Musharraf Court Clears Way For Next Term

Caption: Pakistani President Pervez Musharraf speaks during a ceremony in Quetta, 18 November 2007. The United States is now tilting toward Pakistan's army elite and moderate forces at the expense of President Pervez Musharraf in a high-stakes move to save a key war-on-terror ally, analysts say. AFP PHOTO/Banaras KHAN (Photo credit should read BANARAS KHAN/AFP/Getty Images) Getty Images/AFP/Banaras Khan

A Supreme Court hand-picked by President Gen. Pervez Musharraf swiftly dismissed legal challenges to his continued rule on Monday, opening the way for him to serve another five-year term - this time solely as a civilian president.

The opposition has denounced the new court, saying any decisions by a tribunal stripped of independent voices had no credibility. Musharraf purged the court on Nov. 3 when he declared emergency rule, days before the tribunal was expected to rule on his eligibility to serve as president.

The United States has put immense pressure on Musharraf to restore the constitution and free thousands of political opponents jailed under the emergency before Pakistan's critical parliamentary election on Jan. 8.

Pressure of another kind was exerted by Pakistan on the United Arab Emirates, where foreign-based journalists of Pakistan's independent Geo TV have been broadcasting out of Dubai since Musharraf's crackdown. On Sunday Geo's news broadcasts were shut down.

In response, about 150 journalists and civil rights activists in Islamabad held protests against this latest action against the press.

Monday's court ruling could hasten Musharraf's decision to take off his army uniform. The general has said he would quit as armed forces commander by the end of the month, assuming he was given the legal go-ahead by the court to remain as president.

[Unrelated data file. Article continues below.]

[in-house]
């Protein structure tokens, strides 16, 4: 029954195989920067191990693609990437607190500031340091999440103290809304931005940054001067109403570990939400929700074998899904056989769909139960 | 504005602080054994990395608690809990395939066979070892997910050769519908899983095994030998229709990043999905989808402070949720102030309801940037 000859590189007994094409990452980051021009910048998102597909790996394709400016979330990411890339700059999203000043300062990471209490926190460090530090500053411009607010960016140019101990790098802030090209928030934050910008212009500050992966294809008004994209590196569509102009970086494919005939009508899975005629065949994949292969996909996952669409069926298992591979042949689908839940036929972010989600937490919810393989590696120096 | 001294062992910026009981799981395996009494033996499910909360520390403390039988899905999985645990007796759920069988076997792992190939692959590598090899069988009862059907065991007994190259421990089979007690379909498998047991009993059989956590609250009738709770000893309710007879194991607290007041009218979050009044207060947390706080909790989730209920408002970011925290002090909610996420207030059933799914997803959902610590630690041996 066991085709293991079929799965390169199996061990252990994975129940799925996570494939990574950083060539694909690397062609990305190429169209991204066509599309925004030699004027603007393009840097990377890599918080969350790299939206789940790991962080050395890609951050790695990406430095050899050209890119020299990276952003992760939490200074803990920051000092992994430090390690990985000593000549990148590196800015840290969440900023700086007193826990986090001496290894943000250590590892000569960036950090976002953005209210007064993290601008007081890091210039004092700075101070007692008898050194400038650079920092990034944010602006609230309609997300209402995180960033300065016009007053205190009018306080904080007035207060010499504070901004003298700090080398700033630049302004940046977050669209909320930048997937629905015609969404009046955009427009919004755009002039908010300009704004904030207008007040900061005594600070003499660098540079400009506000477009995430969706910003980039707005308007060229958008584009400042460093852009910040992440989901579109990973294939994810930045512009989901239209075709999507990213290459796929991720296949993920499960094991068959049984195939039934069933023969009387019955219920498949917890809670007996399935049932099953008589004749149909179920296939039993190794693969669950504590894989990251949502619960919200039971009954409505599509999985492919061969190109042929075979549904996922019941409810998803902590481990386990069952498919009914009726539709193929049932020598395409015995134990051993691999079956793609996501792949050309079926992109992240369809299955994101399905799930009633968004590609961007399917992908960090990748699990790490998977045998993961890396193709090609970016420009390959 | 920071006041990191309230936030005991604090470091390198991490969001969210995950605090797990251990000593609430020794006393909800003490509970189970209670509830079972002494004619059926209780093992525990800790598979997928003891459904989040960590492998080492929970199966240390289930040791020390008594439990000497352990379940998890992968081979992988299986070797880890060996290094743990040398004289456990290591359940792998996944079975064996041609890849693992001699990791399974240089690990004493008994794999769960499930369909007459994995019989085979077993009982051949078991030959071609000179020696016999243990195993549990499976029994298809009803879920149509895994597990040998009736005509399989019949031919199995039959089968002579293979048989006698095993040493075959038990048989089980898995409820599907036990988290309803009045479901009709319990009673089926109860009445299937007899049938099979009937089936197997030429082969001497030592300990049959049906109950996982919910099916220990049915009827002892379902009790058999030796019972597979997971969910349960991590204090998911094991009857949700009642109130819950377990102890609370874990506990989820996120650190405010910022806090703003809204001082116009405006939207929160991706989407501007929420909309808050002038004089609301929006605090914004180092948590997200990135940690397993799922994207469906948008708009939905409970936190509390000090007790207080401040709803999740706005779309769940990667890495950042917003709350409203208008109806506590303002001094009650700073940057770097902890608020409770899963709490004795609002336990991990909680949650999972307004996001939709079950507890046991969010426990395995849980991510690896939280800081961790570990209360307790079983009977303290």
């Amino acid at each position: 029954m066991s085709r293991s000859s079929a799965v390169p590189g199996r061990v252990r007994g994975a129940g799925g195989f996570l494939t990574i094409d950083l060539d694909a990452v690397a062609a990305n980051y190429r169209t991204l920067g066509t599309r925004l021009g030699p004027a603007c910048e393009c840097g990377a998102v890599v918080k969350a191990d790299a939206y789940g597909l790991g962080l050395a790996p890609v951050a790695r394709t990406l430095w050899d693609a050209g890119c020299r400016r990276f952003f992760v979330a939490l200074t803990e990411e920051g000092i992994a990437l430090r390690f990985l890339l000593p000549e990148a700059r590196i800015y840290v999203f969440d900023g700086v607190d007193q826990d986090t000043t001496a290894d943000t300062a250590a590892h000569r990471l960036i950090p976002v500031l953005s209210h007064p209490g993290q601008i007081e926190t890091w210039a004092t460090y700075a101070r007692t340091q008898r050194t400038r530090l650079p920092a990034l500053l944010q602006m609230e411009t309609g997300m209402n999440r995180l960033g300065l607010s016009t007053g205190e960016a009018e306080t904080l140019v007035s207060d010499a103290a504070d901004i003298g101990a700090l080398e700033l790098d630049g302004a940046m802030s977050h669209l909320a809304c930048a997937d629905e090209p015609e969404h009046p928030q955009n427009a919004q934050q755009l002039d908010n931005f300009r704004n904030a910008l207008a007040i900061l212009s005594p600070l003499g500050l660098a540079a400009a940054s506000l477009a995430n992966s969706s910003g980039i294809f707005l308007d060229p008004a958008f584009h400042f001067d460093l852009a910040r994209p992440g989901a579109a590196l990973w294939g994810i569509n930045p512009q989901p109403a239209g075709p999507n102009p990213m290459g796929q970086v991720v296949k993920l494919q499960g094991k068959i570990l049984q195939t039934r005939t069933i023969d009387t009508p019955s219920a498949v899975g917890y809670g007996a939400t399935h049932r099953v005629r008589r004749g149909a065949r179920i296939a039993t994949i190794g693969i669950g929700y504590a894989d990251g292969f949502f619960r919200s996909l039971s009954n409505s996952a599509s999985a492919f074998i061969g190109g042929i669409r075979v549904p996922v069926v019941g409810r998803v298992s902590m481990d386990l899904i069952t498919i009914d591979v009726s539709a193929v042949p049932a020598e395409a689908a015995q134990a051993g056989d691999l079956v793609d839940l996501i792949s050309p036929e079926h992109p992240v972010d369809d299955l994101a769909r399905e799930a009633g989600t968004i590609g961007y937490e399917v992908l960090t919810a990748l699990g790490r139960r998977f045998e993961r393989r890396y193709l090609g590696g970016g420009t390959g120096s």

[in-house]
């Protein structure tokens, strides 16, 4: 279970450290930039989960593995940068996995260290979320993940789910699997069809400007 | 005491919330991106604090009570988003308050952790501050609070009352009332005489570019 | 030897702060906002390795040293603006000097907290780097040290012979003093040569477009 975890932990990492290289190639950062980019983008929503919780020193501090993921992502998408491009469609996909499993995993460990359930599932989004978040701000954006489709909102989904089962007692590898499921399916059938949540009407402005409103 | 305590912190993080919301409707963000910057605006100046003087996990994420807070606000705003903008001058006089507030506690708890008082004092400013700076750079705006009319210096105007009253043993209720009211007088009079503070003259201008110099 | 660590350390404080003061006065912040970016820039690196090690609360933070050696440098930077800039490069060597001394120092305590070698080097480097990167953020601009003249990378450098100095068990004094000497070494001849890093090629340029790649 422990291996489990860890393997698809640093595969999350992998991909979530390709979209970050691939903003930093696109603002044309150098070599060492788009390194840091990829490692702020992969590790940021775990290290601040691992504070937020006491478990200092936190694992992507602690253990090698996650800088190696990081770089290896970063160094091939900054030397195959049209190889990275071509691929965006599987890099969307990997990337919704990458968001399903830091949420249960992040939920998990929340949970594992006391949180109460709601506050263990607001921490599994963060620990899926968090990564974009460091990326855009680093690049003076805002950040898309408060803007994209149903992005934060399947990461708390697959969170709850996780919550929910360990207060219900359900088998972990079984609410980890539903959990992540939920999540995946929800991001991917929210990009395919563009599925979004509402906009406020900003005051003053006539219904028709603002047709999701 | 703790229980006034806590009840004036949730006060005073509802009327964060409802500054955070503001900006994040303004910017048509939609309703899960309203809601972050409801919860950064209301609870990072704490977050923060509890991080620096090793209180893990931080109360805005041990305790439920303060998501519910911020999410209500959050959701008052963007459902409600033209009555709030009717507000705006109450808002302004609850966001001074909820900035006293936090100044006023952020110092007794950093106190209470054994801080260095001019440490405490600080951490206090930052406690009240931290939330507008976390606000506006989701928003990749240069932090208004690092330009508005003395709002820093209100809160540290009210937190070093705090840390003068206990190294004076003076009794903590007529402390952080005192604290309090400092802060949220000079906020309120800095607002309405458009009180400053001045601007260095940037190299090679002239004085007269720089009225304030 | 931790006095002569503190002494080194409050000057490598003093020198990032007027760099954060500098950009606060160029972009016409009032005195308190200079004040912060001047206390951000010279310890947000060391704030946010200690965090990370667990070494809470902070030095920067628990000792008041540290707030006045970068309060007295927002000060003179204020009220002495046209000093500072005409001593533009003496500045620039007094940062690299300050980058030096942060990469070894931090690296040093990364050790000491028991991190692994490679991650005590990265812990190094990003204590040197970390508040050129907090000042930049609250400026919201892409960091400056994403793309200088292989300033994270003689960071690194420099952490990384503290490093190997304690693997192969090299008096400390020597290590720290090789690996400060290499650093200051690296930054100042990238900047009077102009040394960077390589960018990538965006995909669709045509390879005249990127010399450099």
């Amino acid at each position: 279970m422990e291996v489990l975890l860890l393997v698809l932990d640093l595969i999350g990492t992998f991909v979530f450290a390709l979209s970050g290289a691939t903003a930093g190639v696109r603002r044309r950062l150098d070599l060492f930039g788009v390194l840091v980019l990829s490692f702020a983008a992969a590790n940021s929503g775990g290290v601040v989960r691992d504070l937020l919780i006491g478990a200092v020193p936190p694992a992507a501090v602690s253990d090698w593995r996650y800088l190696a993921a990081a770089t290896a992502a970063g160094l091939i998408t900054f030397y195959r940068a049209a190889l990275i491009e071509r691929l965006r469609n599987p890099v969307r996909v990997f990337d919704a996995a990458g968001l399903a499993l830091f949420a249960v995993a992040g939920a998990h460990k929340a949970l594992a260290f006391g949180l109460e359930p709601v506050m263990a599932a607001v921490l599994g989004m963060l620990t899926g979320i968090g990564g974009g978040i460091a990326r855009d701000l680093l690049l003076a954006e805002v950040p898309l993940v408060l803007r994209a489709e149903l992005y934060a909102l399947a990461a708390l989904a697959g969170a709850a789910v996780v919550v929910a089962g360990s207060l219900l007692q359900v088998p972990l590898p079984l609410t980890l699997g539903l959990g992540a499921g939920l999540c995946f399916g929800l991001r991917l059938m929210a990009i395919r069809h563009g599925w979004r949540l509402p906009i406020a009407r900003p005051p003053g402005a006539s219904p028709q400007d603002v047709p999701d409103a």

Chief Justice Abdul Hameed Dogar dismissed three opposition petitions challenging Musharraf's victory in a disputed presidential election last month, saying two had been "withdrawn" because opposition lawyers were not present in court.

The third was withdrawn by a lawyer for the party of opposition leader Benazir Bhutto, who suggested the court was illegitimate.

"We asked for (the case) to be postponed because we said there is no constitution," she told reporters in Karachi after a meeting with the U.S. ambassador. She said she had no plans to revive power-sharing negotiations with Musharraf, broken off after the general's decision to declare emergency rule.

"We are not going back to the former track," Bhutto said. "We are interested in a road map for democracy, but we do not have the confidence that Gen. Musharraf's regime could give us that road map."

At a protest in Islamabad, Omer Farooq, a journalist with AVT Channel, said the reconstituted court lacked credibility.

"This decision by the Supreme Court will not at all be taken seriously by anyone, anyone in the country, whether civil society, journalists, (or the) legal fraternity," Farooq said.

One of Musharraf's first acts after seizing extraordinary powers was to purge the Supreme Court of independent-minded judges. Opponents had argued that he ought to be disqualified under a constitutional ban on public servants running for elected office, which they said applied because Musharraf was still army chief.

The military ruler told The Associated Press last week that he expected the retooled court to quickly endorse his re-election, and he was right. Deliberations lasted less then a day on the most serious cases challenging Musharraf.

The court said it would rule Thursday on another petition from a man whose candidacy for the Oct. 6 presidential election was rejected by the election commission. Only then can it authorize the election commission to announce Musharraf the winner of the vote.
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